IndyCar best racing in USA - More fender rubbing than NASCAR
Monday was just as spirited for the IndyCar Series following a rough afternoon at Sonoma Raceway.
In the Sunday race, five drivers were black-flagged for avoidable contact, six if the race leader’s controversial call on pit road is factored in. There was an event-record seven full-course cautions. Afterward, a former champion criticized the race director.
Even those who have seen everything in the sport shook their heads at what they saw.
“Not sure what to say about yesterday,” Bobby Rahal said in a Monday morning Twitter posting. “But I don’t think I’ve ever seen so much reckless driving. More fender rubbing than NASCAR!”
Rahal said side-by-side restarts “invite disaster” and the sturdiness of the cars “promotes extreme risk taking.”
Much of that happened Sunday in Turn 7, the hairpin where on almost every lap at least one driver took the inside line in a bid to shortcut the hairpin and make a pass. Justin Wilson, Simona De Silvestro and Charlie Kimball got turned around in that corner.
Contact even befelled roommates. James Davison didn’t have much good to say about the block Sebastian Saavedra put on him late in the race, which led to Saavedra crashing hard against a concrete wall and then a tire barrier. “He (cost) us both out of a good result,” Davison said in a text. The two share a Castleton-area apartment.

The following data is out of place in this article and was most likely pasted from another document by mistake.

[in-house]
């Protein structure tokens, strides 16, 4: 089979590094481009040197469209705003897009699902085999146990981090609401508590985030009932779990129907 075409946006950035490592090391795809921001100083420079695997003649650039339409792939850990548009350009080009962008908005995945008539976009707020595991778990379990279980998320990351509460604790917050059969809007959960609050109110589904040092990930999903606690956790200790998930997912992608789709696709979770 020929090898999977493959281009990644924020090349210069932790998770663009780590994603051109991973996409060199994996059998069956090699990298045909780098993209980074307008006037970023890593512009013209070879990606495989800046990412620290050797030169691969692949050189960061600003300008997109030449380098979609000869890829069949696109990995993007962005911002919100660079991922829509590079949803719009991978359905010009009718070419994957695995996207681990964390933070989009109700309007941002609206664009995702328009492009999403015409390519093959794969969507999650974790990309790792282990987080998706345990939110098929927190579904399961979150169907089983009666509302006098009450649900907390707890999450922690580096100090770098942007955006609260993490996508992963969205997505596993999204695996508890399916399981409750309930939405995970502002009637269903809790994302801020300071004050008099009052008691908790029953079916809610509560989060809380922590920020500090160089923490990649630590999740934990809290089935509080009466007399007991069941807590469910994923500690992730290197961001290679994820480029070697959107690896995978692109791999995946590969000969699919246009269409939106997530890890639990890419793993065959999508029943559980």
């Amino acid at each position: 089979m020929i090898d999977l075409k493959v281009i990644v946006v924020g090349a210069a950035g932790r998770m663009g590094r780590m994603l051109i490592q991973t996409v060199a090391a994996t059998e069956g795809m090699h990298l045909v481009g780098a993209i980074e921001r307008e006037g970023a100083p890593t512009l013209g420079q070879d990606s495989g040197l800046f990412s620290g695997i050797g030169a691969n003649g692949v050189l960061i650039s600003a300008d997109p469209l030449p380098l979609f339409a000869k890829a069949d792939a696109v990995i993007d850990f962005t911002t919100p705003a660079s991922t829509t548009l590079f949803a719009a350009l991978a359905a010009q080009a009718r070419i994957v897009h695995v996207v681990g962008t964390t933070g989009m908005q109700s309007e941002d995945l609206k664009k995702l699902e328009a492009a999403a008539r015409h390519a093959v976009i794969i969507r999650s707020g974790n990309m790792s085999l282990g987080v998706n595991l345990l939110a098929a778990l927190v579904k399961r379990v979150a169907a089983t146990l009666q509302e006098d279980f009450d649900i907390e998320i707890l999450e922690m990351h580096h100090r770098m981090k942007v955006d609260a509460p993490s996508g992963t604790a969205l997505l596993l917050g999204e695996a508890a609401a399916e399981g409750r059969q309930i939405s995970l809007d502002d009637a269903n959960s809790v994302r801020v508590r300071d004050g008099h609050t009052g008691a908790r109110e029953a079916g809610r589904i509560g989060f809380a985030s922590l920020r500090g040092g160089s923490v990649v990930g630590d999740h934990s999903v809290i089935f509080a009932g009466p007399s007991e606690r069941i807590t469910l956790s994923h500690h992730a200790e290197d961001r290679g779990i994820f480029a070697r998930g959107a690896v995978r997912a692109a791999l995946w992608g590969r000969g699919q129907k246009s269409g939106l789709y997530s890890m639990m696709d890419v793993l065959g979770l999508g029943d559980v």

Of course, much of the focus was on Scott Dixon’s car hitting a Will Power tire that knocked two Team Penske crew members to the ground and had another icing his ankle after an air gun hit him. There was considerable debate over blame. But that was only part of the after-ire.
Franchitti, in particular, was so angry about the officiating that he emphasized it during the post-race news conference. He called himself “the victim” in a corner duel with Power.
“You know, I’m pretty pissed off right now,” the four-time series champion said. “Yeah, will was pushing hard. It wasn’t some crazy, really mad thing, but you know, I was driven off the track and nothing was done about it.
“So I’m more mad at race control for not doing anything, as usual, than I am at Will, really.”
Power didn’t know what the fuss was about.
“I mean, we barely touched,” he said in the press conference. “I’m surprised. That’s just racing. I’m surprised at his displeasure.
“Dixon did exactly the same thing to me when roles were reversed on the first restart. Dario seems to have a short memory because in Detroit (in June) at the first corner he hit me a lot harder and I lost a bunch of positions.
“It’s just racing; he’ll cool down. Double-file restarts, what do you do? We’re side-by-side. Cars are going to touch. It’s not like I KO’d him into the wall.”
Roger Penske was so angry about Marco Andretti’s restarts that he confronted the Andretti Autosport driver on pit road after the race. Michael Andretti didn’t see the exchange, but he wasn’t happy about it.
“That was a stupid thing to say,” Michael said Monday. “If he was (jumping restarts) he’d have been penalized.” More at Indy Star